Rural crime down but organised gangs still a threat to countryside
PUBLISHED: 07:30 08 September 2019 | UPDATED: 10:07 08 September 2019
Archant Norfolk © 2015
New figures have revealed a decline in rural crime across Suffolk over the last three years.
An annual report showed a total of 152 rural crimes had been recorded so far this year.
The total has fallen in consecutive years from 423 for the whole of 2016 to 372 for 2018.
Police figures follow NFU Mutual's findings that rural crime cost Suffolk almost £1.119m in 2018, compared to £1.243m in 2017.
Despite the fall, NFU Mutual, which sells insurance policies mainly through agents in rural areas, and works closely with the National Farmers Union, said problems persist.
And last week, police and crime commissioner (PCC) Tim Passmore said he was concerned that rural communities felt frustrated by sentences handed down to criminals who target remote areas of the county.
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The annual report provided an update on the Rural Policing Strategy, launched in March 2017 with the support of the NFU and Country Landowners Association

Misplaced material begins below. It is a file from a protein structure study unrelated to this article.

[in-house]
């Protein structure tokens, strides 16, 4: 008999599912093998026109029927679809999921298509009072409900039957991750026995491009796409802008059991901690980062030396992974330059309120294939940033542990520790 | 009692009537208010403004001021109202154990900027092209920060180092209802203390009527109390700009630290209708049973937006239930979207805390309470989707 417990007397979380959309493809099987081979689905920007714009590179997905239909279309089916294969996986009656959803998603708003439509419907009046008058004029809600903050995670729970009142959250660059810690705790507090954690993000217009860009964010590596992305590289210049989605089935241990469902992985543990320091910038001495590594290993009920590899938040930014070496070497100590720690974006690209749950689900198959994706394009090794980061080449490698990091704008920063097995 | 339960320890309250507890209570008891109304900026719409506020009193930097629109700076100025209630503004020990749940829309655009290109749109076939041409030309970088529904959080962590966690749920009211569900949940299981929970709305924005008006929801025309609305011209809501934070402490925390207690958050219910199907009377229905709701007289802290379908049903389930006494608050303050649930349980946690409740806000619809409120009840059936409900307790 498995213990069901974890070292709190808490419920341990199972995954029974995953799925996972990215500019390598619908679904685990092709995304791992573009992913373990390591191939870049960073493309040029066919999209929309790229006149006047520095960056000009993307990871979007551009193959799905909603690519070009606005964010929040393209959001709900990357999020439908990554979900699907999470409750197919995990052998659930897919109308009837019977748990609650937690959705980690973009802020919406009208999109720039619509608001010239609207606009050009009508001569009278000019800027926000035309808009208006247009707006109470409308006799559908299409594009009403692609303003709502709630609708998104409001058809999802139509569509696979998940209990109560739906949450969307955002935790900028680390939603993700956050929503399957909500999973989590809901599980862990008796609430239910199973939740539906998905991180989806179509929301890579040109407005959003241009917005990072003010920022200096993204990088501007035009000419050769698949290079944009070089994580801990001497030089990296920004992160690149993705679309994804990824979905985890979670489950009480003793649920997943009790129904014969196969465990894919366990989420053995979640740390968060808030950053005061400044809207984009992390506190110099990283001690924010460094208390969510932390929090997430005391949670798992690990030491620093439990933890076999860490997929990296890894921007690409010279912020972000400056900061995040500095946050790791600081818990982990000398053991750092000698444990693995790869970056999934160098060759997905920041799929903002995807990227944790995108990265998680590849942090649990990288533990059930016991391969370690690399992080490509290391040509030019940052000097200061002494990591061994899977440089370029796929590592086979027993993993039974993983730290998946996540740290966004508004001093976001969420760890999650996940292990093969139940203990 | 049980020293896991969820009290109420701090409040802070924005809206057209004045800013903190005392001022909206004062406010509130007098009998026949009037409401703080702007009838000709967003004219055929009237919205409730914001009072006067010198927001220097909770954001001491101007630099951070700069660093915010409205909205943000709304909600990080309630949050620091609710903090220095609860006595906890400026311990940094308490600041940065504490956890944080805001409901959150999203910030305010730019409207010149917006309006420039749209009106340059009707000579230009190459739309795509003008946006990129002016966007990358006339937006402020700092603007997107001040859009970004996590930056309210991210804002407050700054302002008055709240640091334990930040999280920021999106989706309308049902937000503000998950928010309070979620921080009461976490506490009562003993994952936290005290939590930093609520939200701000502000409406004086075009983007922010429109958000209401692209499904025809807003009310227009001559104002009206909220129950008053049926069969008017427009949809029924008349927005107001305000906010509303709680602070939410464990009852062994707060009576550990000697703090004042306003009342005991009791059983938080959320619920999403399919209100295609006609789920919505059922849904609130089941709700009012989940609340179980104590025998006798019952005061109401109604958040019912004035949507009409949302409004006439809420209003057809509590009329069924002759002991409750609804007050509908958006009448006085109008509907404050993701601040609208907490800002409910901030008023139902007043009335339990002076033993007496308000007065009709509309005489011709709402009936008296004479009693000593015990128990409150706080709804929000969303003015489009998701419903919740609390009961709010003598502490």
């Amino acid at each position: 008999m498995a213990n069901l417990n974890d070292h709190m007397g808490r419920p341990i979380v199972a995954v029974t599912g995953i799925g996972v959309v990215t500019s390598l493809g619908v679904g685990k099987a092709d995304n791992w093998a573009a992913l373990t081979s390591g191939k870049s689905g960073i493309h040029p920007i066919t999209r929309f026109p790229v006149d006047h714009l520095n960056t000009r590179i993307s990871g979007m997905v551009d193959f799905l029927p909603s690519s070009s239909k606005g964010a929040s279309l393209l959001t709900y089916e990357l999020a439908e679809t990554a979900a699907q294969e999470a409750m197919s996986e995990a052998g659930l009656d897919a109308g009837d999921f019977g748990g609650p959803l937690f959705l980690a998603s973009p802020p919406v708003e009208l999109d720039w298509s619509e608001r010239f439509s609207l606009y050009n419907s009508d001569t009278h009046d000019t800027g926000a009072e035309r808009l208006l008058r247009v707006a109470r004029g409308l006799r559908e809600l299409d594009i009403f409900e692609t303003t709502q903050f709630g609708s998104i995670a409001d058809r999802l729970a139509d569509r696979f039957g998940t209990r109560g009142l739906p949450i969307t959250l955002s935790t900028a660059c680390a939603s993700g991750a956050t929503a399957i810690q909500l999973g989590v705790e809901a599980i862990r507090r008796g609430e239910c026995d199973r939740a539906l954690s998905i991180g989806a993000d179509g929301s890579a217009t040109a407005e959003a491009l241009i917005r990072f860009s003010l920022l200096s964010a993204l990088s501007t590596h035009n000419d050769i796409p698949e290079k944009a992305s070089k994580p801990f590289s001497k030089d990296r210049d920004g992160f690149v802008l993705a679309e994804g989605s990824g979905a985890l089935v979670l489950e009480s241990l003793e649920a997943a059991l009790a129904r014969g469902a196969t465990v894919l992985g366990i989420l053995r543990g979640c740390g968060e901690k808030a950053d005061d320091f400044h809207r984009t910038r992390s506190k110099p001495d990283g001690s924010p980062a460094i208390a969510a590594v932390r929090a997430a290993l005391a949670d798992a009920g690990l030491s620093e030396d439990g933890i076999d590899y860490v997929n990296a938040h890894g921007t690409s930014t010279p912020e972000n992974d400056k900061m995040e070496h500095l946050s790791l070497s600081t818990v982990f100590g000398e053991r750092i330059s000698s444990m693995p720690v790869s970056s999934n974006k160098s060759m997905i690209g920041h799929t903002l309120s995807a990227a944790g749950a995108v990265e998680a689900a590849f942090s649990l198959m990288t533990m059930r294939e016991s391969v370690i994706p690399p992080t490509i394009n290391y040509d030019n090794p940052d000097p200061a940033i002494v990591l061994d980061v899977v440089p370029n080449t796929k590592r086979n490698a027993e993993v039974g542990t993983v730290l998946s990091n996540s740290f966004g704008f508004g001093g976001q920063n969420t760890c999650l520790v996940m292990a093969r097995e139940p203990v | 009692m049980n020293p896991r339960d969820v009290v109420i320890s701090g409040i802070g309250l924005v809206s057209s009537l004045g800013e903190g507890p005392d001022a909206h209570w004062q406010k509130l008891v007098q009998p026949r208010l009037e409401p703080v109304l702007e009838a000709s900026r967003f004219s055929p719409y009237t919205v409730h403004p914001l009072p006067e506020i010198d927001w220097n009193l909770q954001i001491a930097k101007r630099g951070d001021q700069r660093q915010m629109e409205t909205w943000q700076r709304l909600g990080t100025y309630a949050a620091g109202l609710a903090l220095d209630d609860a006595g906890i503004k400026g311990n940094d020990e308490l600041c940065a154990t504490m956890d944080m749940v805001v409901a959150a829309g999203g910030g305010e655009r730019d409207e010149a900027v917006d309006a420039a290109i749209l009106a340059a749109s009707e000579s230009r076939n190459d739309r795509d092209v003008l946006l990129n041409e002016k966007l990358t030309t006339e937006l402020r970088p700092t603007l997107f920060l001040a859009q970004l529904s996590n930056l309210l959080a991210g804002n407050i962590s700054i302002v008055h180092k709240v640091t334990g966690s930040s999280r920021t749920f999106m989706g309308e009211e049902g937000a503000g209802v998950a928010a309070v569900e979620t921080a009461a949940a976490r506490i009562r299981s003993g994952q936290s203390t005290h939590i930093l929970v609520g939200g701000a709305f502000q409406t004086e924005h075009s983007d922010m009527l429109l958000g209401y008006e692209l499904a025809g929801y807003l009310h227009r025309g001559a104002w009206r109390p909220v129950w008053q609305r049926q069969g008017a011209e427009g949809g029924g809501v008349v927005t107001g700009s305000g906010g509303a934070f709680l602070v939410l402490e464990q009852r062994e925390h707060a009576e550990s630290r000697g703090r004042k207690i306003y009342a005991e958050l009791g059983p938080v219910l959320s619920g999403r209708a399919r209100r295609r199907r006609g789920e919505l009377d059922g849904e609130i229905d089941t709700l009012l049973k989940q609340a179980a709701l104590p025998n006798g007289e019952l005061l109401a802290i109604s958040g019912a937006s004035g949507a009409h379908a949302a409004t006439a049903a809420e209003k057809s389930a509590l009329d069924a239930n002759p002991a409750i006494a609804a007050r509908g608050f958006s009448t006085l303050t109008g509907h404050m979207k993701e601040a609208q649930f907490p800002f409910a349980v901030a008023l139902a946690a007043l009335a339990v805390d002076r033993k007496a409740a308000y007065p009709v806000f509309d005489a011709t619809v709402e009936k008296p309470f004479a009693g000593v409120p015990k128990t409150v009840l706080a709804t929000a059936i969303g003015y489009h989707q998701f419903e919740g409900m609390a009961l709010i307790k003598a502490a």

The Rural Policing Team has been in existence for two years and investigates crimes which require specialist knowledge, such as offences committed against wildlife, including illegal hunting, poaching and trapping, unlawful trade in endangered species, theft of livestock and dogs worrying livestock.
The team has also managed specific operations to tackle organised crime such as patrols directed at deer poaching on the county's farms, while Operation Galileo targets organised crime groups involved in hare coursing.
In 2018/19, there was a 50% fall in reported incidents of hare coursing. Despite the reduction, hare coursing will feature as a high priority area for the team over the coming months, due to it being a national priority, and there being a national rise in the violence against officers and landowners by hare coursers.
Mr Passmore told a meeting of the PCC's accountability and performance panel: "I'm concerned that rural communities don't feel the criminal justice system understands the implications of criminal behaviour in their communities.
"People in remote communities feel defiled by their churches being stripped of lead."
Temporary Assistant Chief Constable, David Cutler said the constabulary was engaging with judges at the crown court to improve understanding of the local context when sentencing.
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